The next-generation bomber of the People's Liberation Army Air Force, one of the Chinese military's most anticipated aircraft, will be world-class in terms of technology and capability, according to a well-informed observer.
Fu Qianshao, a retired equipment expert from the PLA Air Force, said the new Chinese bomber, popularly dubbed the H-20, will be more powerful than the United States' Northrop Grumman B-2 Spirit, now the mightiest bomber in the world, and will be bigger than the Northrop Grumman B-21 Raider, the next US long-range, stealth strategic bomber.
He said the world-class design of the new Chinese aircraft, whose official code name has not yet been disclosed, will outshine its peers around the world.
"Once the new bomber is unveiled, it will definitely be world-leading hardware thanks to our unique technologies, and will be equipped with reliable engines," Fu said this month. "People only need to wait patiently to see the rise of the Chinese aviation industry and the PLA Air Force."
He said research and development of the bomber was highly sophisticated and involved many industrial sectors.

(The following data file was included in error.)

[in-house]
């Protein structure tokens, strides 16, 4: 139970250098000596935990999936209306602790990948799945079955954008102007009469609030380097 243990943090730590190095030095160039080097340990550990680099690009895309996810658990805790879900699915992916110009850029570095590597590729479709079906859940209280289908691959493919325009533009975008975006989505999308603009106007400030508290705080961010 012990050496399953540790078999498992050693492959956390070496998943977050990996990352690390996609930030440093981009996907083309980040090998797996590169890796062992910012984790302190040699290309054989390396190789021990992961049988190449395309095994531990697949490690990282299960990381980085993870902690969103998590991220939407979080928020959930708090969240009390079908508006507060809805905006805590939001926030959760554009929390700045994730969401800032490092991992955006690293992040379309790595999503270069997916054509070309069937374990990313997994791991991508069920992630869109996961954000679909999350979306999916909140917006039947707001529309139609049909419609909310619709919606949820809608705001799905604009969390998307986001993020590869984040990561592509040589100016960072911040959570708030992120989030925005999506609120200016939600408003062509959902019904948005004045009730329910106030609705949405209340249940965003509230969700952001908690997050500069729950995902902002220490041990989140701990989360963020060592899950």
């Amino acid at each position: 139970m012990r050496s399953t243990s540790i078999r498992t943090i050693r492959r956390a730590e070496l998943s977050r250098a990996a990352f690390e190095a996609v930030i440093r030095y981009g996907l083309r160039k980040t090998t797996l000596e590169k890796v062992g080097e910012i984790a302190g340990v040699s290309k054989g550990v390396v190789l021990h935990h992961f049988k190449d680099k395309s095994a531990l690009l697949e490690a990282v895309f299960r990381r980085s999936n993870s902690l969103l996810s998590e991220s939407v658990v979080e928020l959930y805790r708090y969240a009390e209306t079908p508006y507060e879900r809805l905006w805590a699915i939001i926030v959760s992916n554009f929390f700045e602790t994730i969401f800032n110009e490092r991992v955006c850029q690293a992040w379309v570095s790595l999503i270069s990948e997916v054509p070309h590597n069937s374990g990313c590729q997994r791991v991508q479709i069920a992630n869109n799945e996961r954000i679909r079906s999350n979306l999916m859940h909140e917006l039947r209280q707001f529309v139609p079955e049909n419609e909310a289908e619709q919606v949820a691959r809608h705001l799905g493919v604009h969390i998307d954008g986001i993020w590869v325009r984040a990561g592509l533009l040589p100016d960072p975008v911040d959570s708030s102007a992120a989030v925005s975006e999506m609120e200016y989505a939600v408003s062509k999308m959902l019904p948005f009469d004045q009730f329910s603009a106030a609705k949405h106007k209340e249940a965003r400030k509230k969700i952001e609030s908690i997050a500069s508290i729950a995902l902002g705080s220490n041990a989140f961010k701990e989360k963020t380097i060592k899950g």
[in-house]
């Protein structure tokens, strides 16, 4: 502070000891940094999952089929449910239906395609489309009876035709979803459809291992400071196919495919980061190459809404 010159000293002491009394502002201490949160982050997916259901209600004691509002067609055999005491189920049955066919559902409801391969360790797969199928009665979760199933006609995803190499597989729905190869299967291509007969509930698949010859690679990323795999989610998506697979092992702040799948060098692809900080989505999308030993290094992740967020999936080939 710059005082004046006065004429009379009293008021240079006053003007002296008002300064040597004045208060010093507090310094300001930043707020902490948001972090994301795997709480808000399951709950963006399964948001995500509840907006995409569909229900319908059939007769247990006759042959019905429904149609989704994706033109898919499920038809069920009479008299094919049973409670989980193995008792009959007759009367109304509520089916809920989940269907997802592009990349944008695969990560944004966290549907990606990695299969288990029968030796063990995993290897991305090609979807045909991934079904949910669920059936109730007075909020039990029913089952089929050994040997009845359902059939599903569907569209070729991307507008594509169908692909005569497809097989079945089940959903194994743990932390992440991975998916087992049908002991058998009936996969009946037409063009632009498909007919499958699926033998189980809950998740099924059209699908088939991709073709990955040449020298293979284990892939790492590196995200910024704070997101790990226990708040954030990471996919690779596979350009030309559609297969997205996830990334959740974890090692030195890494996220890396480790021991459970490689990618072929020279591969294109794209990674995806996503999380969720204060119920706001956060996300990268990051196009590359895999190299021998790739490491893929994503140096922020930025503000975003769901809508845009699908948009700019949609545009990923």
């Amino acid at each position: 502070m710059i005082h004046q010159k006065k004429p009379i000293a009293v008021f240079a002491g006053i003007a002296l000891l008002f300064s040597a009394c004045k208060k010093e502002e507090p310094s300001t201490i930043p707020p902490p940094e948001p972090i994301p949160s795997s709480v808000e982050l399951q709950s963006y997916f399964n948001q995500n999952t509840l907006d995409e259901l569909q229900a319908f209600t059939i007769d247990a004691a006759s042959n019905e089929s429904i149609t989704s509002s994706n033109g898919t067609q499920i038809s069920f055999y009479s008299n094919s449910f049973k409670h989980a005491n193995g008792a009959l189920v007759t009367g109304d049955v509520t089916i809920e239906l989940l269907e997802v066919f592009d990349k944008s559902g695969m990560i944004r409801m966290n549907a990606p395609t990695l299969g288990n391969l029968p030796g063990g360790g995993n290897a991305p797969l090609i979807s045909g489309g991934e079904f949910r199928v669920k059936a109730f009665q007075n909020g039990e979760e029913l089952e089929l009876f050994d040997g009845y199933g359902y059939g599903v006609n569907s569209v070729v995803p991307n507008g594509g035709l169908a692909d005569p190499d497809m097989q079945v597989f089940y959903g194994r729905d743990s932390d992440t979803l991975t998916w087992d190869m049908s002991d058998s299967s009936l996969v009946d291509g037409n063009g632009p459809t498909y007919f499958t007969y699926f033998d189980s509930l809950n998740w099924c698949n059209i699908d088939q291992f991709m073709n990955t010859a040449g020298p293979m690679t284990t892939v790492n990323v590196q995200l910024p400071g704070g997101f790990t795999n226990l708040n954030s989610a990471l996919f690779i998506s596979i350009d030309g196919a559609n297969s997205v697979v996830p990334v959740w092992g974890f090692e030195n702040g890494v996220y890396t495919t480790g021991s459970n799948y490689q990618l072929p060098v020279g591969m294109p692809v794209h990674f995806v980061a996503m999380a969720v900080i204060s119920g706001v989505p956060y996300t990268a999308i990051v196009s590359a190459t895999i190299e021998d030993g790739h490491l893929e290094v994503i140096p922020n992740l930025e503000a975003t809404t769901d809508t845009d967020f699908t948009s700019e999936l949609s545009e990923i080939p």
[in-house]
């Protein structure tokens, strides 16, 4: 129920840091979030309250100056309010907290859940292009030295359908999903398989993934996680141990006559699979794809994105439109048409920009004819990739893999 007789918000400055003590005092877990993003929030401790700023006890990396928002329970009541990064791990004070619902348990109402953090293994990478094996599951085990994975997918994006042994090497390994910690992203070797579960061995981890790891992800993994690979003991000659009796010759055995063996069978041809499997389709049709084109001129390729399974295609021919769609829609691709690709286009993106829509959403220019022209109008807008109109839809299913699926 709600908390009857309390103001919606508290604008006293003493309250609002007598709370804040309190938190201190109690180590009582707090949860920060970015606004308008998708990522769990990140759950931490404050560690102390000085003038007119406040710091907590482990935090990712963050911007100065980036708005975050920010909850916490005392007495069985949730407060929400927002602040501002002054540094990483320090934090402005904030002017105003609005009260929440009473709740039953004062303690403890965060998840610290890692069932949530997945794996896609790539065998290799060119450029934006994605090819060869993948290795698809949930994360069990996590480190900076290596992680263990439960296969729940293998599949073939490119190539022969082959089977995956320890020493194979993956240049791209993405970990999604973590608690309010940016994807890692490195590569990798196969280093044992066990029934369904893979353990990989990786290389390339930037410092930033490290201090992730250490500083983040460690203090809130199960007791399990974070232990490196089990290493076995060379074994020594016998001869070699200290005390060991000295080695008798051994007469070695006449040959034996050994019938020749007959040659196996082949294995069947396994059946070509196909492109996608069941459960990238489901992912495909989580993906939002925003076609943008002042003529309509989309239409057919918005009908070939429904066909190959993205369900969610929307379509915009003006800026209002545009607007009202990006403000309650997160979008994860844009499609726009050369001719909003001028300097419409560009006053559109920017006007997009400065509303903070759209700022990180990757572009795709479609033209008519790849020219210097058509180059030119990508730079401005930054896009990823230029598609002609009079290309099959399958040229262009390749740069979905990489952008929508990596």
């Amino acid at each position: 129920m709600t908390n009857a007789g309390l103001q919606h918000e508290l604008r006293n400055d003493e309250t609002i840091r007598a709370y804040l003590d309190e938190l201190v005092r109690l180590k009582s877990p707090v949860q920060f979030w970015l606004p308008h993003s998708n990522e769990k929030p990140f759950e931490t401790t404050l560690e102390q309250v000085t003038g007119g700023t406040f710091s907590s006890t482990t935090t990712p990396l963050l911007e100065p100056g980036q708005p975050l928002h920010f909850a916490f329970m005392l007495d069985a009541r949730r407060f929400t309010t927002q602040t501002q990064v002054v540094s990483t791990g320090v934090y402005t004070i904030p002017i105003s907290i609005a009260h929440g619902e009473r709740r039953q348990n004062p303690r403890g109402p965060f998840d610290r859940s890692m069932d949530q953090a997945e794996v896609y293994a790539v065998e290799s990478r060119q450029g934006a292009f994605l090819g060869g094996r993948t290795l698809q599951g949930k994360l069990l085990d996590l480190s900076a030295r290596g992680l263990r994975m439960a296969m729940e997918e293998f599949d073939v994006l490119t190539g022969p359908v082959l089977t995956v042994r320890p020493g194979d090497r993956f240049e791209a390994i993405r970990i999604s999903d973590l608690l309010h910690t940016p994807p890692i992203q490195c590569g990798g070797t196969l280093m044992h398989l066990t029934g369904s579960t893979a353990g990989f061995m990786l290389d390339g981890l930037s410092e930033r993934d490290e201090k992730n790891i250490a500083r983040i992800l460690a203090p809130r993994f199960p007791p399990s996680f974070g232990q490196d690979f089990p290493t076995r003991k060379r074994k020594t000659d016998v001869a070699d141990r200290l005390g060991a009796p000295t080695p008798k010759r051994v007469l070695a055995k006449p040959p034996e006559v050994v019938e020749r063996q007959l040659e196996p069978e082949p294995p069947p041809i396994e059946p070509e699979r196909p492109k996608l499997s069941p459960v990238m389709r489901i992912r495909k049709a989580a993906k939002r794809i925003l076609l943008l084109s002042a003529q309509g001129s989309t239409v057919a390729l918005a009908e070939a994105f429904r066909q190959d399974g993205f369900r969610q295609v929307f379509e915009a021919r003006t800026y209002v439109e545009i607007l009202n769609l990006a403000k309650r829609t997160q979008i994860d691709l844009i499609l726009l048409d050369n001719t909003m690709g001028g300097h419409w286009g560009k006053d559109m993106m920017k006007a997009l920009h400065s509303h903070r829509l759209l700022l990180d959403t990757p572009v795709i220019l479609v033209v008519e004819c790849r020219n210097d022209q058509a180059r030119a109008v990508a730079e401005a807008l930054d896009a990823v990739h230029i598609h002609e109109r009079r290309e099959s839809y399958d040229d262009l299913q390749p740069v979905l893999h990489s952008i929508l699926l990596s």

Addressing recent speculation about the new plane's external appearance, Fu said he believed that images of the bomber published in some domestic weapons magazines were purely artistic renderings created by aviation enthusiasts, and did not represent the actual design.
Whether China would develop a new strategic bomber to replace its half-century-old H-6 fleet and what the new aircraft would look like had been long-standing questions among observers and fans of the PLA Air Force until recently, when high-ranking officers and project managers started dropping hints about the new plane.
In September 2016, General Ma Xiaotian, the Air Force's former commander, told reporters, "We are now developing a new-generation, long-range strike bomber that you will see sometime in the future."
In May 2018, the nation's leading aircraft maker-Aviation Industry Corp of China-displayed a front view of what appeared to be a flying-wing aircraft concept at the end of a promotional video. The clip was released to mark the 60th anniversary of Xi'an Aircraft Industry, an AVIC subsidiary in Shaanxi province that is China's major builder of bombers.
AVIC did not explain the six-second clip, doubtlessly an attempt to highlight the plane's significance and mystery.
Despite its brevity, the video seems to have ended debate among Chinese military fans and aviation industry observers about whether the new bomber would adopt a conventional aerodynamic configuration or the flying-wing design previously used only on the Northrop Grumman B-2 Spirit.
In early January, the PLA Air Force also included an artistic rendering of what appeared to be a large flying-wing bomber at the end of a widely circulated video intended to help recruit new student pilots.
Analysts said it was a move to show that the new bomber's development was proceeding well and likely nearing completion.